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Kunzea ambigua

Kunzea ambigua
Kunzea ambigua

Tick Bush

Kunzea ambigua (Sm.) Druce

Kunzea ambigua or tick bush is commonly found growing on the coastal strip and adjacent plateaus of eastern Australia (New South Wales, Victoria, Tasmania), often forming dense thickets. This genus, which is of the family Myrtaceae, is confined to Australia and is closely allied to Leptospermum although it is readily distinguished by its long protruding stamens.

distribution mapIn nature K. ambigua is a shrub of variable growth habit reaching a height of about 2-3 m in New South Wales regions where on sandstone and granite-based soils it grows into a rather stiff, upright, spreading shrub with fibrous furrowed bark. This form has masses of small creamy-white, honey-scented flowers borne in heavy sprays. Masses of spreading stamens concealing the tiny petals give the flowers a fluffy appearance. The flowering period varies between September and early November.

The leaves, small and crowded (about 1 cm long) and narrow-linear in shape, are produced on short stalks. The seed capsules are distinctive, but remain on the plant only until the fruit matures. They are somewhat bowl-shaped, often with a rosy bloom. Capsules are divided into several compartments which open by radiating slits in the top to disperse their contents.

A superior form which has been growing successfully in the Australian National Botanic Gardens originated from Wilsons Promontory in Victoria. It has a diffuse, sprawling growth habit with stiff, slightly arching branches and appears to be much more floriferous than the NSW form. It may spread to at least 4 m and to a height of 1.5 m. A pink form of K. ambigua, the origin of which is obscure, is also under cultivation in the Botanic Gardens.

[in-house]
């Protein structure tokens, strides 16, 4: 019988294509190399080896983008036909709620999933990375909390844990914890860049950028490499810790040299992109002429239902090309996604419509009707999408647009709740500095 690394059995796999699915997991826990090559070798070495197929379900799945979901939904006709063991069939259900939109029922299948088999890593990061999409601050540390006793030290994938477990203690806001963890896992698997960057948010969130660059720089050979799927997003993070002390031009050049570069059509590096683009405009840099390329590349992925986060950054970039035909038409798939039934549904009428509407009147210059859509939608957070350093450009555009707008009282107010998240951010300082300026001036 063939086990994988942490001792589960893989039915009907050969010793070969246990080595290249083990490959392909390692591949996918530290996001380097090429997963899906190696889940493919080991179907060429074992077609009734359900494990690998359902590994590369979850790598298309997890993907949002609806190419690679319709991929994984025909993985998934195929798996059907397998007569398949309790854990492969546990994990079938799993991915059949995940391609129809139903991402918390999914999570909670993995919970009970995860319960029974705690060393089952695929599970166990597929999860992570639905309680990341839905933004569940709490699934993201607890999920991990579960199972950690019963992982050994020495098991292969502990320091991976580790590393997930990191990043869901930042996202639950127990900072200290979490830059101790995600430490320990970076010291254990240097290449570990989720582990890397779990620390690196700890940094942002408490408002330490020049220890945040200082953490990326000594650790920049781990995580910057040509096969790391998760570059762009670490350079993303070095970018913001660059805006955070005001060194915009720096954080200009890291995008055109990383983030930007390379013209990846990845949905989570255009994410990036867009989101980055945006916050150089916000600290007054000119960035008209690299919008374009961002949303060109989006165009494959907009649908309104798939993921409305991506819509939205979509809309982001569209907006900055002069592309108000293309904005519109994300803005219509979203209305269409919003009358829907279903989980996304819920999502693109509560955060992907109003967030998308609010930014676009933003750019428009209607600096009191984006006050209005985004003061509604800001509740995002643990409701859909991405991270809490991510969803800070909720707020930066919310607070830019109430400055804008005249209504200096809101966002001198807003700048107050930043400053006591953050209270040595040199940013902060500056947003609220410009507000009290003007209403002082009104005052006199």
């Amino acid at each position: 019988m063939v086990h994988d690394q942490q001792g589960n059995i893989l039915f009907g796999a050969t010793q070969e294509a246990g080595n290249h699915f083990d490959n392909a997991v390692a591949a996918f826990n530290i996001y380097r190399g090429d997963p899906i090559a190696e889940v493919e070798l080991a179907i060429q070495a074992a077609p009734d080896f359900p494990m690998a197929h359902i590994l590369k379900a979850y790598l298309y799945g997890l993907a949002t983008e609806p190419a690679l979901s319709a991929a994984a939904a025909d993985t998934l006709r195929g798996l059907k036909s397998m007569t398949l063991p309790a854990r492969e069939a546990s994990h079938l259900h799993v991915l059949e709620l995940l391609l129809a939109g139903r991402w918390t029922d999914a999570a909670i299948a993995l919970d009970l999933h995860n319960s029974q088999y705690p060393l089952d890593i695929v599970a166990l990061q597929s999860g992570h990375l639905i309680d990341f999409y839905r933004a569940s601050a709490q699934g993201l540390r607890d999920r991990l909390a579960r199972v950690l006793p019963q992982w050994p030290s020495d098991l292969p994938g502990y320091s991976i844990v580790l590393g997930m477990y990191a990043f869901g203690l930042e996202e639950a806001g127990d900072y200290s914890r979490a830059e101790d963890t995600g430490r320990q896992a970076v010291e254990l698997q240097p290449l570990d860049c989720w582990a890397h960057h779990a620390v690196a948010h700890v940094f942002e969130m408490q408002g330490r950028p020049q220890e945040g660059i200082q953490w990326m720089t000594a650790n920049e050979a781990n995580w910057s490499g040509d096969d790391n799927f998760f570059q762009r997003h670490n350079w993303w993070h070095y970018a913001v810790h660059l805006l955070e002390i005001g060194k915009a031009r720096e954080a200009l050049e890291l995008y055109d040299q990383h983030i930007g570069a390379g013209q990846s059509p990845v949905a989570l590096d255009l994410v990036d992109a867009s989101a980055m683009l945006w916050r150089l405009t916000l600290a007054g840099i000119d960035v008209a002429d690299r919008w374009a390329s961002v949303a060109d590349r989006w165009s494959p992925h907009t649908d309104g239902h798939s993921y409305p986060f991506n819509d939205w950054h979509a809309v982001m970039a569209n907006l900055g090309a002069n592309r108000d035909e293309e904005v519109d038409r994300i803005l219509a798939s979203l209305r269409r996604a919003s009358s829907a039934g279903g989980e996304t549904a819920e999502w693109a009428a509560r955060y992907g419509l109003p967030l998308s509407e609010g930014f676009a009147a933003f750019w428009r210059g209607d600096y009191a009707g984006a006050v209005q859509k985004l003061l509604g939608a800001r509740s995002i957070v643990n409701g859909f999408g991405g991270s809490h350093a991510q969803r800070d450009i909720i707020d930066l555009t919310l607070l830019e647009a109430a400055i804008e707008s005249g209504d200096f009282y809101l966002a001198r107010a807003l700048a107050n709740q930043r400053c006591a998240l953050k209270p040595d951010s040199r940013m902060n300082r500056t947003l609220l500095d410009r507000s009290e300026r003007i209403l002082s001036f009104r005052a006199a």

This species propagates readily from seed or semi-hardwood tip cuttings taken in late spring through to early autumn. To induce speedier results in striking cuttings a commercial rooting hormone may be used. Little maintenance is required other than an application of a complete fertilizer in early spring and light pruning and shaping to develop a compact, bushy shrub. A common pest is the webbing caterpillar which may be controlled by physical removal or by an application of a systemic insecticide.

Under cultivation K. ambigua grows into a handsome shrub which attracts numerous birds and colourful soldier beetles when in flower. It adapts to many situations and may be used as a background shrub, for screening or as a feature plant.

Text by ANBG staff (1978)

Name meaning: Kunzea ambigua

Kunzea - after Gustave Kunze (1793 -1851), a German botanist and physician;

ambigua - from the Latin, doubtful, uncertain (reason for name is obscure)

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